Recipe Corner3/5/09

March 5, 2009

By Ginger Isham

Is it time for a maple breakfast?

Yes! You may have seen steam coming from the Isham sugarhouse a couple weeks ago. The temperature was close to 50 degrees and we were all tapped, so we boiled the first sap run. It was not our best, and dark in color. We are only sharing this run with family.

The lines thawed again last Thursday, sap was running and it ran all night. It is exciting to get that first maple syrup of the season. Our grandsons can’t wait for those first pancakes. You can make your own batter in a couple minutes.

Buttermilk pancakes

1 egg

1 cup buttermilk (or 3/4 cup milk)

2 tablespoons oil

1 cup flour

1 tablespoon sugar (I use 1/2 tablespoon)

2 teaspoons baking powder (or 3 teaspoons)

dash of salt

1/2 teaspoon baking soda (delete if using regular milk)

Whip egg until fluffy; stir in oil and buttermilk. Add dry ingredients and stir just until mixed. Pour onto hot griddle you have sprayed with oil and, when fluffy, turn and cook other side. Serve with warm maple syrup. Makes about 9 medium pancakes.

Baked ham slice

(from a maple cookbook I bought in Nova Scotia)

1 large ham slice, about 1 inch thick

1/3 to 1/2 cup maple syrup (darker grades)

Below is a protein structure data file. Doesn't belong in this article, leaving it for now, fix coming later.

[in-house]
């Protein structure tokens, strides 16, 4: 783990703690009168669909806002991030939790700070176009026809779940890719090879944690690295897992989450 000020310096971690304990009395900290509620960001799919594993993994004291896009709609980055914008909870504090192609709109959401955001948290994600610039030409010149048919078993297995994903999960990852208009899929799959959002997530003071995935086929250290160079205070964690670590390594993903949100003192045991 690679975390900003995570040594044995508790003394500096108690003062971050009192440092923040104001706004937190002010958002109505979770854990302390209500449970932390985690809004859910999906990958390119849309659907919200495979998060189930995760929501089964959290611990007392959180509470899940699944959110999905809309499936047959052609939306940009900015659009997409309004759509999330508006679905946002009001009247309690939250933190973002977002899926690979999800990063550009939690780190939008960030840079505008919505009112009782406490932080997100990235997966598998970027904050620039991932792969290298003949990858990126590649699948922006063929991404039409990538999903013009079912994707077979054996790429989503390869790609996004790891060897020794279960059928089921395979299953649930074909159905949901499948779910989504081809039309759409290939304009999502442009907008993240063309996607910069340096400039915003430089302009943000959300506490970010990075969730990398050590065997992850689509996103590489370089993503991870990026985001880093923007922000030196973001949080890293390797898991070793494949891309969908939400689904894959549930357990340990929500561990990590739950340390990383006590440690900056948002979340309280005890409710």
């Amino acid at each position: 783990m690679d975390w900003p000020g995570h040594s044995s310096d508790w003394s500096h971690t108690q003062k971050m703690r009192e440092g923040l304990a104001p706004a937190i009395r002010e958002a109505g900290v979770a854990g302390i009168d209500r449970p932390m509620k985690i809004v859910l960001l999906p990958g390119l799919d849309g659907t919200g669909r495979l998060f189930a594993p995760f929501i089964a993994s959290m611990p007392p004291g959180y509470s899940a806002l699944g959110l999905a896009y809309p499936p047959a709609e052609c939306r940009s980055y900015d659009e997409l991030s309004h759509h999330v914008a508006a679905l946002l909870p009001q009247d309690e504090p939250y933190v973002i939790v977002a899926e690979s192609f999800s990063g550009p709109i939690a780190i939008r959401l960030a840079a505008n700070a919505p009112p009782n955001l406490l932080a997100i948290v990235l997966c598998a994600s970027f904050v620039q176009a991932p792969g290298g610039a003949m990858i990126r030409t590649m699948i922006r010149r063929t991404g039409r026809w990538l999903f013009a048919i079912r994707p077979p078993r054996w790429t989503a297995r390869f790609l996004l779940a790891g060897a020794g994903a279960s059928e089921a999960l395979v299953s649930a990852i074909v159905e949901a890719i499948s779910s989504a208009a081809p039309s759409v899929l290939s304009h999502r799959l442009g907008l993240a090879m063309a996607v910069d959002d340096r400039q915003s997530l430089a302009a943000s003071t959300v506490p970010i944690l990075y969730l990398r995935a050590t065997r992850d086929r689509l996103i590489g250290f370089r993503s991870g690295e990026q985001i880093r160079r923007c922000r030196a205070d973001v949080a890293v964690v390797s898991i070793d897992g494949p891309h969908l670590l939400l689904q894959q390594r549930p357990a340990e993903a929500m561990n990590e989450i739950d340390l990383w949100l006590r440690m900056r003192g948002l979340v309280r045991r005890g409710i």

1 cup orange juice

1 teaspoon corn starch

1/8 teaspoon ginger

Preheat oven to 325 degrees. Combine maple syrup, cornstarch and ginger in shallow baking dish. Stir in orange juice. Add ham slice, and coat well on both sides. Bake 40 to 50 minutes. Baste with sauce.

Stuffed French toast

Mix 3 ounces cream cheese with 1/4 cup maple syrup. Add 1/4 cup chopped pecans and pinch of cinnamon and cloves. Use as filling between two slices of bread. After putting together as a sandwich, dip each into a mixture of 3 eggs, 1 cup cream (or Half & Half), and a pinch of cinnamon and sugar. Place on a hot griddle that has been sprayed with oil. Cook on each side until bread looks somewhat dry. Serve with warm maple syrup.

Ginger Isham was the co-owner of Maple Grove Farm Bed & Breakfast in Williston, a fifth generation family farm on Oak Hill Road where she still lives.